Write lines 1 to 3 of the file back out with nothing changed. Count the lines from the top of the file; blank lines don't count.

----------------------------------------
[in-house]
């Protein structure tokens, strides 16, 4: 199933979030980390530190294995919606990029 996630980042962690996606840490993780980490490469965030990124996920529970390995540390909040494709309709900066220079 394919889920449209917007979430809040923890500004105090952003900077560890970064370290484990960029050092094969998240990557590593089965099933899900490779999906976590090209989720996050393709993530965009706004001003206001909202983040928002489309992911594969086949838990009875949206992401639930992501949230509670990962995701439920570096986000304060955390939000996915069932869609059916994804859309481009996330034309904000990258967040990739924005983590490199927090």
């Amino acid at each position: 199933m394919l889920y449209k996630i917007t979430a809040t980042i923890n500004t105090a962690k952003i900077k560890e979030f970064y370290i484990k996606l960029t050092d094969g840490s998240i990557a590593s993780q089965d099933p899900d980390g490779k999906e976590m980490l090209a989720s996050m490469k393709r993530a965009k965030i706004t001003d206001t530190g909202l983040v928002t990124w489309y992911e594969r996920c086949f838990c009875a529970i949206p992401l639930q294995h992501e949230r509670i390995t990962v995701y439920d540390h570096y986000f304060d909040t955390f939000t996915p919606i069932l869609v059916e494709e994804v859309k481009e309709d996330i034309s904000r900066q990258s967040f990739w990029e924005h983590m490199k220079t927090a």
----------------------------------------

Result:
[in-house]
């Protein structure tokens, strides 16, 4: 199933979030980390530190294995919606990029 996630980042962690996606840490993780980490490469965030990124996920529970390995540390909040494709309709900066220079 394919889920449209917007979430809040923890500004105090952003900077560890970064370290484990960029050092094969998240990557590593089965099933899900490779999906976590090209989720996050393709993530965009706004001003206001909202983040928002489309992911594969086949838990009875949206992401639930992501949230509670990962995701439920570096986000304060955390939000996915069932869609059916994804859309481009996330034309904000990258967040990739924005983590490199927090």
């Amino acid at each position: 199933m394919l889920y449209k996630i917007t979430a809040t980042i923890n500004t105090a962690k952003i900077k560890e979030f970064y370290i484990k996606l960029t050092d094969g840490s998240i990557a590593s993780q089965d099933p899900d980390g490779k999906e976590m980490l090209a989720s996050m490469k393709r993530a965009k965030i706004t001003d206001t530190g909202l983040v928002t990124w489309y992911e594969r996920c086949f838990c009875a529970i949206p992401l639930q294995h992501e949230r509670i390995t990962v995701y439920d540390h570096y986000f304060d909040t955390f939000t996915p919606i069932l869609v059916e494709e994804v859309k481009e309709d996330i034309s904000r900066q990258s967040f990739w990029e924005h983590m490199k220079t927090a």